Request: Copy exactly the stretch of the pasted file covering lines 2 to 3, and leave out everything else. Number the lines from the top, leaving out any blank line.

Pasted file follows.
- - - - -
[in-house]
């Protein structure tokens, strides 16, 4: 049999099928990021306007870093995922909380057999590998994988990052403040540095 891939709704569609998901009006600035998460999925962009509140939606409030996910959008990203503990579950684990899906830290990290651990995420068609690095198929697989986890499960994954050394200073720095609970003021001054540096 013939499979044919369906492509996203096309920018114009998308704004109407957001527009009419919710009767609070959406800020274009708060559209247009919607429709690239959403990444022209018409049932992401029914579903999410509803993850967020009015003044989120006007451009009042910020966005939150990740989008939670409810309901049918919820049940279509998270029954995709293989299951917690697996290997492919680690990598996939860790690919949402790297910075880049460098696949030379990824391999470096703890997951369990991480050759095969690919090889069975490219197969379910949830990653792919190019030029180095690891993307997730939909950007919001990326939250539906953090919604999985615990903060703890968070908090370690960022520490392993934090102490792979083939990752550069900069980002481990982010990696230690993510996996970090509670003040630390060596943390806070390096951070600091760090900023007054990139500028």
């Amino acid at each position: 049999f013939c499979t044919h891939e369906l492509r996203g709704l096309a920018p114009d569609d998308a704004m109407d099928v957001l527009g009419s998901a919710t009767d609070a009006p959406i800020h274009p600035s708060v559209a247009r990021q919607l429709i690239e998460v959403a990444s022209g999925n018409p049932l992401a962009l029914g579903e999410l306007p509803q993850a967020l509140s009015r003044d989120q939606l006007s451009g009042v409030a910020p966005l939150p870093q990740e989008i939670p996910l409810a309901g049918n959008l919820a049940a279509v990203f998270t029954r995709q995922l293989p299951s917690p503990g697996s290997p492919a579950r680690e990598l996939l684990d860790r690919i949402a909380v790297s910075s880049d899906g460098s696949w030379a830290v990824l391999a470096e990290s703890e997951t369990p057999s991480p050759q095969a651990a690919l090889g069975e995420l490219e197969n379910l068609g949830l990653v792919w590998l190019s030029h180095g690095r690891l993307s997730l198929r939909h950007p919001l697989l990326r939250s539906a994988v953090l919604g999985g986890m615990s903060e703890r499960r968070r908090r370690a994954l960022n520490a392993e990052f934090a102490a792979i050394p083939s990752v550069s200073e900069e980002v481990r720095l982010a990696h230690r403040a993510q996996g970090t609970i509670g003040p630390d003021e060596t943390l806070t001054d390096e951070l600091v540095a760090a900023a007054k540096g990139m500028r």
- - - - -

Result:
């Protein structure tokens, strides 16, 4: 049999099928990021306007870093995922909380057999590998994988990052403040540095 891939709704569609998901009006600035998460999925962009509140939606409030996910959008990203503990579950684990899906830290990290651990995420068609690095198929697989986890499960994954050394200073720095609970003021001054540096 013939499979044919369906492509996203096309920018114009998308704004109407957001527009009419919710009767609070959406800020274009708060559209247009919607429709690239959403990444022209018409049932992401029914579903999410509803993850967020009015003044989120006007451009009042910020966005939150990740989008939670409810309901049918919820049940279509998270029954995709293989299951917690697996290997492919680690990598996939860790690919949402790297910075880049460098696949030379990824391999470096703890997951369990991480050759095969690919090889069975490219197969379910949830990653792919190019030029180095690891993307997730939909950007919001990326939250539906953090919604999985615990903060703890968070908090370690960022520490392993934090102490792979083939990752550069900069980002481990982010990696230690993510996996970090509670003040630390060596943390806070390096951070600091760090900023007054990139500028």
């Amino acid at each position: 049999f013939c499979t044919h891939e369906l492509r996203g709704l096309a920018p114009d569609d998308a704004m109407d099928v957001l527009g009419s998901a919710t009767d609070a009006p959406i800020h274009p600035s708060v559209a247009r990021q919607l429709i690239e998460v959403a990444s022209g999925n018409p049932l992401a962009l029914g579903e999410l306007p509803q993850a967020l509140s009015r003044d989120q939606l006007s451009g009042v409030a910020p966005l939150p870093q990740e989008i939670p996910l409810a309901g049918n959008l919820a049940a279509v990203f998270t029954r995709q995922l293989p299951s917690p503990g697996s290997p492919a579950r680690e990598l996939l684990d860790r690919i949402a909380v790297s910075s880049d899906g460098s696949w030379a830290v990824l391999a470096e990290s703890e997951t369990p057999s991480p050759q095969a651990a690919l090889g069975e995420l490219e197969n379910l068609g949830l990653v792919w590998l190019s030029h180095g690095r690891l993307s997730l198929r939909h950007p919001l697989l990326r939250s539906a994988v953090l919604g999985g986890m615990s903060e703890r499960r968070r908090r370690a994954l960022n520490a392993e990052f934090a102490a792979i050394p083939s990752v550069s200073e900069e980002v481990r720095l982010a990696h230690r403040a993510q996996g970090t609970i509670g003040p630390d003021e060596t943390l806070t001054d390096e951070l600091v540095a760090a900023a007054k540096g990139m500028r």